“We are all extended beyond what we ever expected, and we are, we’re trying the best that we can, and we just ask that the community understand this, just try to, to be patient, try to be kind, and a simple thank you just goes a long way.” | Dr. Dr. Ellie Salinski, Asst. Dir of Emergency Services at Bay Health Health.
Even private partners who are stepping up to the plate to help with COVID-19 testing are experiencing the violence at testing sites and according to an official at the Delaware Emergency Management Agency (DEMA) that partner pulled out and is no longer offering testing services.
“We also know there was a private partner that was conducting testing in Sussex County and they withdrew there. You know, they do other medical stuff as well.,” Said AJ Schall, DEMA Director. “They stopped doing testing because their staff was getting uh you know verbally assaulted if you want but that way.”
A Delaware Newsline reporter reached out to ChristianaCare who also have had their share of incidents. In an email statement from Sharon Kurfuerst, The System Chief Operating Officer and President of ChristianaCare Union Hospital, says they have seen an increase in verbal and physical attacks on their caregivers.
“Throughout the pandemic, it is unfortunate that we have seen increased verbal and physical attacks on our caregivers,” said Kurfuerst. “At ChristianaCare, we serve our neighbors as respectful, expert, caring partners in their health. We do not tolerate violence, aggression, discrimination or harassment toward anyone, including and especially our caregivers, for any reason. We encourage everyone in the community to remember that we are all in this together, and health care workers have been working selflessly for more than two years to care for everyone who needs care.”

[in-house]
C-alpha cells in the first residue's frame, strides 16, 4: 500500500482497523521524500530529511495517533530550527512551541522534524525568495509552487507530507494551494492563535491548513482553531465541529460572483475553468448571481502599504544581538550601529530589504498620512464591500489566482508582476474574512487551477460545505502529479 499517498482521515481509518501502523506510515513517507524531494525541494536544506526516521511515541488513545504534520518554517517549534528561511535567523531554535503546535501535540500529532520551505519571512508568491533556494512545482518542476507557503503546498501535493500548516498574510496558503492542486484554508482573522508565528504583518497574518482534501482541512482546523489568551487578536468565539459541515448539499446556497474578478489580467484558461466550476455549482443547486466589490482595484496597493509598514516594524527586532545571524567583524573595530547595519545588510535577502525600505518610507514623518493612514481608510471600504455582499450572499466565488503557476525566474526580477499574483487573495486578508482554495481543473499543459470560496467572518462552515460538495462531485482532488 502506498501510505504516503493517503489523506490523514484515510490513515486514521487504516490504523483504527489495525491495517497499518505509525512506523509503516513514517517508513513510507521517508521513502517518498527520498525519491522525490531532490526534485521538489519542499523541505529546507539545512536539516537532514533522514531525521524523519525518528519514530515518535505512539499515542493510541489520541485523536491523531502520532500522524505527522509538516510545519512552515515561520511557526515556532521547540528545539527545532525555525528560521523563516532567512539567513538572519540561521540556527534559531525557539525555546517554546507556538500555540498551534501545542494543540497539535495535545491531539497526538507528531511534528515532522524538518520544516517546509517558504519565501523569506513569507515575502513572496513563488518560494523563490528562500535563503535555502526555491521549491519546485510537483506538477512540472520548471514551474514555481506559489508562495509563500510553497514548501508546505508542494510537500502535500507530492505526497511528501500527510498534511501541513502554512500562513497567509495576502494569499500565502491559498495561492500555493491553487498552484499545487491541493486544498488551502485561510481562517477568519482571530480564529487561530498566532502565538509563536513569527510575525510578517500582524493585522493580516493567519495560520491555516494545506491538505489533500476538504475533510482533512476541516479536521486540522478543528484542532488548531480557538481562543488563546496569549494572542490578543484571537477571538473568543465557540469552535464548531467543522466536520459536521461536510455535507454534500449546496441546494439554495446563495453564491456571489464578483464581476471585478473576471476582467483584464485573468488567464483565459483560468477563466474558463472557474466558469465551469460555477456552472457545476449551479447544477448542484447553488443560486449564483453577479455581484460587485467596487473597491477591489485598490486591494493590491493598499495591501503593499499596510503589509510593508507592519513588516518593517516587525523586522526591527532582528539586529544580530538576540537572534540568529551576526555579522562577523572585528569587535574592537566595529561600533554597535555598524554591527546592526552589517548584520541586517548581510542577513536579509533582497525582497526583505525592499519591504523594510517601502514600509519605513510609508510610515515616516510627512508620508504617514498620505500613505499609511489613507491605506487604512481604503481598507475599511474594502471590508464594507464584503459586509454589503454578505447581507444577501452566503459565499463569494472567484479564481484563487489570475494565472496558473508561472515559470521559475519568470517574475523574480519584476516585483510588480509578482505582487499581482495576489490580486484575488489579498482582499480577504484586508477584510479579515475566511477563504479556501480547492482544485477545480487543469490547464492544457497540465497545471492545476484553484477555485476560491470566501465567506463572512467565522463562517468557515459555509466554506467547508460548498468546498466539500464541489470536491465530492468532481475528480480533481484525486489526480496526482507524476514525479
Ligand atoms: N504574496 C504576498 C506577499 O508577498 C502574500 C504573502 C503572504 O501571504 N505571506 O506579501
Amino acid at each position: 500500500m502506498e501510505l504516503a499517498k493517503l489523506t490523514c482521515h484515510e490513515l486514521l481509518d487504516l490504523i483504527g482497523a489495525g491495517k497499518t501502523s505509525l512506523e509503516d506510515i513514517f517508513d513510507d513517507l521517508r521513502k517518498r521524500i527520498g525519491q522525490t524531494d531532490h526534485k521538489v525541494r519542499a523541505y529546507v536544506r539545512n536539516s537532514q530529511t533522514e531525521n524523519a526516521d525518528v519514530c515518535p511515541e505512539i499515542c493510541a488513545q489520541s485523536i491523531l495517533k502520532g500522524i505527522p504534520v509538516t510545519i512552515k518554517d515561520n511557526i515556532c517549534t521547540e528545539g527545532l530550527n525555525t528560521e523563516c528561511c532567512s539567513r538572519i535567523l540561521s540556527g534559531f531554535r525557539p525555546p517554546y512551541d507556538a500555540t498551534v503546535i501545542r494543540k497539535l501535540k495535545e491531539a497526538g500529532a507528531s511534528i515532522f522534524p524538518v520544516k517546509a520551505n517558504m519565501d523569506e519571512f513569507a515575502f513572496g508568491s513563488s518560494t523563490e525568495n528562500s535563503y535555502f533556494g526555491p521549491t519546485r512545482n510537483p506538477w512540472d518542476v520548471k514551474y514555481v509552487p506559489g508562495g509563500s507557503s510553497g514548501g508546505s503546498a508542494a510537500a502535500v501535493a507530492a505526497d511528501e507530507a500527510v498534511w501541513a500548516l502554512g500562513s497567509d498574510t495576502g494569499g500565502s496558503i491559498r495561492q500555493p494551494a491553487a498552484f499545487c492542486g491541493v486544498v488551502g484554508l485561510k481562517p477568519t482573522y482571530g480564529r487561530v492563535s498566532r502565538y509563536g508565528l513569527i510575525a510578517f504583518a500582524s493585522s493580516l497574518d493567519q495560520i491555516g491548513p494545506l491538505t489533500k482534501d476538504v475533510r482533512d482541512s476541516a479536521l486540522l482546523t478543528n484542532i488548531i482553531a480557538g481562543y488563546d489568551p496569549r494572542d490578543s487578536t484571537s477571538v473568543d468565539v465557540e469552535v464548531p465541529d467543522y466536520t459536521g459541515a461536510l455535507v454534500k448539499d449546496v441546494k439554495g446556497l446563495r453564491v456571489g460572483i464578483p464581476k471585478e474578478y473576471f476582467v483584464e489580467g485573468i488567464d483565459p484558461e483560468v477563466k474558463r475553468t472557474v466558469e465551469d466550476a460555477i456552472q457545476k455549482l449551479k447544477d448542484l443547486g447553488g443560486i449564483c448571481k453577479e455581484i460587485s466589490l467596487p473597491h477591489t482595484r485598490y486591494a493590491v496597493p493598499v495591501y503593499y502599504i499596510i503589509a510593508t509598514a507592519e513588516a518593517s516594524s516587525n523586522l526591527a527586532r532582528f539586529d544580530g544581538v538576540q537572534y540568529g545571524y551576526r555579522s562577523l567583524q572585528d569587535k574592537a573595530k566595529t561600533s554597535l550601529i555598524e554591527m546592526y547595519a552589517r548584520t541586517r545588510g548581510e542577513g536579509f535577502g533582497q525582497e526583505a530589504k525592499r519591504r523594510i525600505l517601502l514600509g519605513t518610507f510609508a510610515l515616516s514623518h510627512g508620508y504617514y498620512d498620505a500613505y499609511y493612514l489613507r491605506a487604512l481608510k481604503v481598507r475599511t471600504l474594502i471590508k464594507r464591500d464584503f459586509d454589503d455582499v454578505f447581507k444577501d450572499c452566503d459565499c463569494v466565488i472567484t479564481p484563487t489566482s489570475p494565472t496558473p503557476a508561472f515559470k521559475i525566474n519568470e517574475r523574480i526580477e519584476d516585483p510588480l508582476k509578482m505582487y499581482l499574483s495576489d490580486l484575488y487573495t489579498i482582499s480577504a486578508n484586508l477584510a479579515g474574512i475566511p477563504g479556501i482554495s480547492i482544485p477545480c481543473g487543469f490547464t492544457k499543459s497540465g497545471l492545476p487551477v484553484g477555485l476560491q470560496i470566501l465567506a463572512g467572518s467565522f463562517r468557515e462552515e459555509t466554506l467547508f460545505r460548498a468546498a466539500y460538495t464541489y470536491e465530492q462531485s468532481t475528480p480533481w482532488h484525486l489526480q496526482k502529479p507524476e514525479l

When asked what is being done to provide protection to the many volunteers and workers at the testing and vaccination sites, the Director at the Delaware Emergency Management Agency (DEMA) says they’re concerned and are working with local law enforcement agencies to address the issue.
“I think we’re concerned with it as well because it’s an emotional time.,” Said AJ Schall, DEMA Director. “People are stressed and I think it’s you know, it’s our job to try and bring some calmness to the chaos.”
Schall added, “We do work with the local law enforcement and Delaware State Police so they know where the testing and vaccination sites are and you know kind of provide that that situational awareness and as well as you know if something happens we will shut down something to reset and be safe, so we know emotions are high on these workers – the ones whether it’s curator whether it’s uh Dr. Tay’s team and the secretary’s team at the public health clinics, or those partners that do it privately they’ve been at this a long time and they understand everybody’s frustration and their anxiety right now.
We reached out to Delaware State Police who say they are not aware of any individual incidents but routinely patrol the sites.